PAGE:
By Dymon Brady
Many building owners and manufacturers have asked me why I don’t offer PVC membrane to my flat roof customers. PVC is a popular roofing material that has been installed on flat roofs across the country since the 1950’s. However, after a considerable amount of research, I have concluded that PVC membrane may, in fact, be hazardous to the health of installers, communities, and ultimately to everyone.
What is PVC?
PVC, or Polyvinyl Chloride, is made from the polymerization of vinyl chloride monomer (VCM), a toxic, carcinogenic gas. It is a durable, economical material with many uses. 75% of all PVC consumption in North America is attributed to plastic pipes. PVC is also used as a membrane to cover flat roofs, and appears to the average person to look exactly like TPO membrane.
What are the risks associated with PVC?
Research shows that dioxin, which is the most potent carcinogen known to science, along with vinyl chloride and certain acids, are created and released during the production of PVC. These chemicals can cause severe health problems such as:
immune system damage
liver and kidney failure
These are problems that the public and roofing contractors have a right to know about.
About 12 years ago, PVC was the primary material we used in our flat roofing division here at Brady Roofing. After we began installing PVC, I started to experience health problems. I have been healthy my entire life, so when these issues came on so suddenly, it made me wonder about the safety of PVC membrane. This led me to do some serious research on the material. I found that manufacturers actually know that PVC membrane is very toxic, but they were hiding these facts from me during our conversations.
My personal health problems included severe respiratory issues and neurological damage. The neurological issues are actually getting worse, despite the fact that I no longer install PVC. I don’t want to go into my own health problems too deeply, but just to illustrate, my left lower body is experiencing a slow atrophy of the muscles due to neurological damage. My left calf is currently 1.25 inches smaller in circumference than my right. While I have no proof, I strongly believe it is caused from breathing the toxins found in PVC membrane. I have no genetic predisposition for such neurological issues.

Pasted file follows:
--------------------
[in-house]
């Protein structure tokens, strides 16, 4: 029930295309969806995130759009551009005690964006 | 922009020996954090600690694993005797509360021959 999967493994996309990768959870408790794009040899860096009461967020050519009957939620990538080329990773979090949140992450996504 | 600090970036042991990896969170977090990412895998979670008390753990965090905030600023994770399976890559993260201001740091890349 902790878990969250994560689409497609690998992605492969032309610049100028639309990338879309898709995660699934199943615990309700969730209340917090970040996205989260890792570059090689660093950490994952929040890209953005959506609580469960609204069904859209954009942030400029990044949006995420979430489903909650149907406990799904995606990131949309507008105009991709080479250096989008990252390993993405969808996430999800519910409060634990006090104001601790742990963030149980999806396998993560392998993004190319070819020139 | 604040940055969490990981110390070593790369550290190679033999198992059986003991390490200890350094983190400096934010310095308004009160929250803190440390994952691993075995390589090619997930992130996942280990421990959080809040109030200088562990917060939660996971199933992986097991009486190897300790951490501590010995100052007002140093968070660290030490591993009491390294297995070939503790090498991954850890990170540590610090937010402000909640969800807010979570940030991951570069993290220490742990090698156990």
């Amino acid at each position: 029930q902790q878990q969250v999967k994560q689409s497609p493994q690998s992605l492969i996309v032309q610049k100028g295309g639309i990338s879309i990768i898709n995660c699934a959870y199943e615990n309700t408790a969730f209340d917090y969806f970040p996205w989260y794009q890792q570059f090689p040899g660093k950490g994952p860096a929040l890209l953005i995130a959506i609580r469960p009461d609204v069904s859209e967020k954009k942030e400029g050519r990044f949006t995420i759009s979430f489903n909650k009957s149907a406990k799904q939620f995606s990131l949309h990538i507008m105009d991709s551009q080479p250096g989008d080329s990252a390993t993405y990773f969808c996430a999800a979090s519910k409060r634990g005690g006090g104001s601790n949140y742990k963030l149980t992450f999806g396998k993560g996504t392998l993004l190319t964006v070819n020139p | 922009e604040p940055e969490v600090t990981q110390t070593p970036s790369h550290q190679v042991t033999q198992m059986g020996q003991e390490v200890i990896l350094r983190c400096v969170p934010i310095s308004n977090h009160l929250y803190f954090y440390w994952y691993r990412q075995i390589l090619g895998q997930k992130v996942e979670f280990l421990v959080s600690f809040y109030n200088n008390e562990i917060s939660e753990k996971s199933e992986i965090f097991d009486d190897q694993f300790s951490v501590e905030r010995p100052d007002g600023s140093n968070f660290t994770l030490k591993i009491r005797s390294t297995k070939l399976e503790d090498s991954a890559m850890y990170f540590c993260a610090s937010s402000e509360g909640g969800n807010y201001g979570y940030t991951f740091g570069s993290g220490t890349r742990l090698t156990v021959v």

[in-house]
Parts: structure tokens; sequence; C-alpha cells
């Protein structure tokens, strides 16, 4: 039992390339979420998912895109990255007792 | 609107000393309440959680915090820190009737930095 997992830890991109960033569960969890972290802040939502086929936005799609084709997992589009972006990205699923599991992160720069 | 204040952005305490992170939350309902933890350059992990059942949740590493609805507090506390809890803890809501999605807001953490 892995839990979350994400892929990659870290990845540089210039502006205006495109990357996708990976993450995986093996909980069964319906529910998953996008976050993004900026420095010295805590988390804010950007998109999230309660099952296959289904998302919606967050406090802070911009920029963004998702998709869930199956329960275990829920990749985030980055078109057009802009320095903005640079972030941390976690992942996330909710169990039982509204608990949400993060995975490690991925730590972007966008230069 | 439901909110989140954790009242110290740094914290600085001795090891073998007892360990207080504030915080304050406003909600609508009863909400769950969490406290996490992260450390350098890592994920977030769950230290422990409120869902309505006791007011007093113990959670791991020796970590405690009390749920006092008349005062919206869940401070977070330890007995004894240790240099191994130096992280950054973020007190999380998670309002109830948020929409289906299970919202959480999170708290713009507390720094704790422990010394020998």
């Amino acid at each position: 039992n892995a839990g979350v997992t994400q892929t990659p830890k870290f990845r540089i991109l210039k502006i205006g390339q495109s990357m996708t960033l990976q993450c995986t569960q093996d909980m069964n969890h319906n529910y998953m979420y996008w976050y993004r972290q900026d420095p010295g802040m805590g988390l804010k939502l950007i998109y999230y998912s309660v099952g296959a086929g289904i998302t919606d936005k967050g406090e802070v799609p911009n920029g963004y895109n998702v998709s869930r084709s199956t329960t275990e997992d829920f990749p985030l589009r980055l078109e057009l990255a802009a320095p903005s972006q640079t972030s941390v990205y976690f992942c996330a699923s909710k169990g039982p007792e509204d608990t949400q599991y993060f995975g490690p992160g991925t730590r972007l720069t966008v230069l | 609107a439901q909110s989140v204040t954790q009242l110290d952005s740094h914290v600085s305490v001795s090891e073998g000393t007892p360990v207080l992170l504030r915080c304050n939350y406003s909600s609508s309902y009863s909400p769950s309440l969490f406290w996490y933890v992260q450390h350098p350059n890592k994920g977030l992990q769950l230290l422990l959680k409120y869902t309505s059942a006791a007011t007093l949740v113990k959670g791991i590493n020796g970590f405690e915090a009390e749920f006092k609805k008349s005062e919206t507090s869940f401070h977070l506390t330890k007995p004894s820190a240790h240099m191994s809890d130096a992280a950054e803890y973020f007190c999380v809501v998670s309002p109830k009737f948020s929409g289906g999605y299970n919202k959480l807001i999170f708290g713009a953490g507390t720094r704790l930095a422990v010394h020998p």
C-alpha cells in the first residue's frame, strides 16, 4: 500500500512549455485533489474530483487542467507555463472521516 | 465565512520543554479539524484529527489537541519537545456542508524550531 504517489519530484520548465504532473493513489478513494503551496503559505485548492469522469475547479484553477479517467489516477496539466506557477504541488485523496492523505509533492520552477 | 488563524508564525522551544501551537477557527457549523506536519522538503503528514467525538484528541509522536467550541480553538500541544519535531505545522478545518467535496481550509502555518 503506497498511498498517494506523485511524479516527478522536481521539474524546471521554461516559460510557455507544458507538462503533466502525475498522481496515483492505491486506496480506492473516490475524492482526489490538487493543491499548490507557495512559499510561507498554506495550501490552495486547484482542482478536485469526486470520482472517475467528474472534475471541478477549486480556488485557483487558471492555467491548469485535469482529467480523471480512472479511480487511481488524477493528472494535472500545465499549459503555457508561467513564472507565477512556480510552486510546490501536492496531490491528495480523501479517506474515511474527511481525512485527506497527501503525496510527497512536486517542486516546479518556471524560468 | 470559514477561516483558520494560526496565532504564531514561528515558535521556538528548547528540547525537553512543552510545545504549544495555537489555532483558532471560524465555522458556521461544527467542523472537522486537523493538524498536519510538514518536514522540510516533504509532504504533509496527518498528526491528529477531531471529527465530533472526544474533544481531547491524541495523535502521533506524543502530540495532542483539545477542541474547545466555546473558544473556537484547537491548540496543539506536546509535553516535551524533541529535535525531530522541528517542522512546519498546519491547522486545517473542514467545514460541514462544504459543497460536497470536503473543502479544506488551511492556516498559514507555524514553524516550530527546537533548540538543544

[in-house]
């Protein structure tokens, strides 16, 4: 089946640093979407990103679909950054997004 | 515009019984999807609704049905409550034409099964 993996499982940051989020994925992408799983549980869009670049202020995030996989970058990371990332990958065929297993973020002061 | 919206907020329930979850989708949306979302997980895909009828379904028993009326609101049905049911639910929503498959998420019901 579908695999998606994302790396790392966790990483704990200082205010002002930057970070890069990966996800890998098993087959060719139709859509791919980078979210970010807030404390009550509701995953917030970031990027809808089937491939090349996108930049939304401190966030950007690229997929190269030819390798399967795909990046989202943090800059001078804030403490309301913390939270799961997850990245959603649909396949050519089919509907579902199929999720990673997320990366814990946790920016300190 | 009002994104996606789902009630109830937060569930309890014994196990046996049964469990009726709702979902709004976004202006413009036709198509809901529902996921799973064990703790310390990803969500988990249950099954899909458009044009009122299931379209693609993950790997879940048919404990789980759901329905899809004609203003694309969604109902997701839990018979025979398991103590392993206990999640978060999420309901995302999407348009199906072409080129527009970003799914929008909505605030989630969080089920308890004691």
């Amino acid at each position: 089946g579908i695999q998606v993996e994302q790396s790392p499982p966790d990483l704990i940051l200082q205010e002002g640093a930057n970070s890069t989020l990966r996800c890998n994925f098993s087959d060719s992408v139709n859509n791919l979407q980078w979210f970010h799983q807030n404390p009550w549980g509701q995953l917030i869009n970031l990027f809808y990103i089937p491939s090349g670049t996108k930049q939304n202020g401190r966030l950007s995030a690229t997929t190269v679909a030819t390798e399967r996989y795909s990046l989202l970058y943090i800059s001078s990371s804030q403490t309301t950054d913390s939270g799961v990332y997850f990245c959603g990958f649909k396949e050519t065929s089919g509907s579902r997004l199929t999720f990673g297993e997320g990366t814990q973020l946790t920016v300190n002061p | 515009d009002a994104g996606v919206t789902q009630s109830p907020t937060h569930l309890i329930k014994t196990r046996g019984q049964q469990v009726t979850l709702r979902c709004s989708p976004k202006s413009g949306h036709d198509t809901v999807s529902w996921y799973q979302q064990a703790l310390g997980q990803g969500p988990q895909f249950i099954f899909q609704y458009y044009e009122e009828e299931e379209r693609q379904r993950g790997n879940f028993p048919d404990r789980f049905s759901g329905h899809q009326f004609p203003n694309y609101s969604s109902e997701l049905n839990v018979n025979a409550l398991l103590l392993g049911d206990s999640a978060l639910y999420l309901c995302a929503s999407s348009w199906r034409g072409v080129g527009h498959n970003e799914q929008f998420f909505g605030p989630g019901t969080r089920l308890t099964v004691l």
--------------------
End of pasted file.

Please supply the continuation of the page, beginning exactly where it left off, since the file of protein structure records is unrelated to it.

Is this research relevant?
I approached our PVC manufacturer about the issue. They simply told me that there was no research to support my claims. In fact, there is a great deal of research done on the toxicity of PVC. The manufacturers can claim they are not relevant because these studies are done on the production of PVC rather than the installation risks. However, when you install PVC, you use hot air up to 1300 degrees F to melt the membrane and seal it. As the membrane melts, it can feel like you are breathing ammonia. The air can burn your sinuses, showing the presence of harmful chemicals being released, just as they are during production. Manufacturers will not provide this information to contractors and consumers.
Their argument is that the roofs are installed in open air, so there is enough ventilation to keep the installers safe. However, when you are welding, your face is 18 inches from the fumes. In a large majority of flat roofs there are also parapet walls, keeping the wind from blowing and clearing the fumes out. A significant percentage of the time, the fumes will enter your sinuses instead.
What can we do?
All of my research led me to believe that PVC is not a safe material to handle. This is why we have refused to install PVC membranes. Though there are variations of PVC membranes created in an effort to distance themselves from the hazards associated with PVC, careful examination will reveal that vinyl chloride monomers and dioxins are still present in these alternatives. While I have not drawn any strict correlations between PVC health risks and the customers, I have drawn risks to the installers, and I refuse to take any possible risk with our customers health as well.
We have chosen a new, innovative roofing alternative called TPO. TPO looks identical to PVC, but it comes without risks to the installer or customer. I believe that it is actually a better membrane because it does not get brittle like a dried up PVC pipe, as is characteristic of PVC sheets. TPO is flexible and highly energy efficient, along with being non-toxic. TPO is a younger product, it has only been around since 1991. However, it is showing indications that it will last longer than pvc membrane.
In the end, it is not worth the risk involved in choosing to install PVC roofing membranes. Not only does it pose serious health risks to the installer, but it isn’t the most dependable roofing choice in comparison with other options such as TPO membranes. At Brady Roofing, we are determined to deliver the highest quality products possible, along with the lowest risk to our customers and employees. Contact us today for a free estimate or for more information.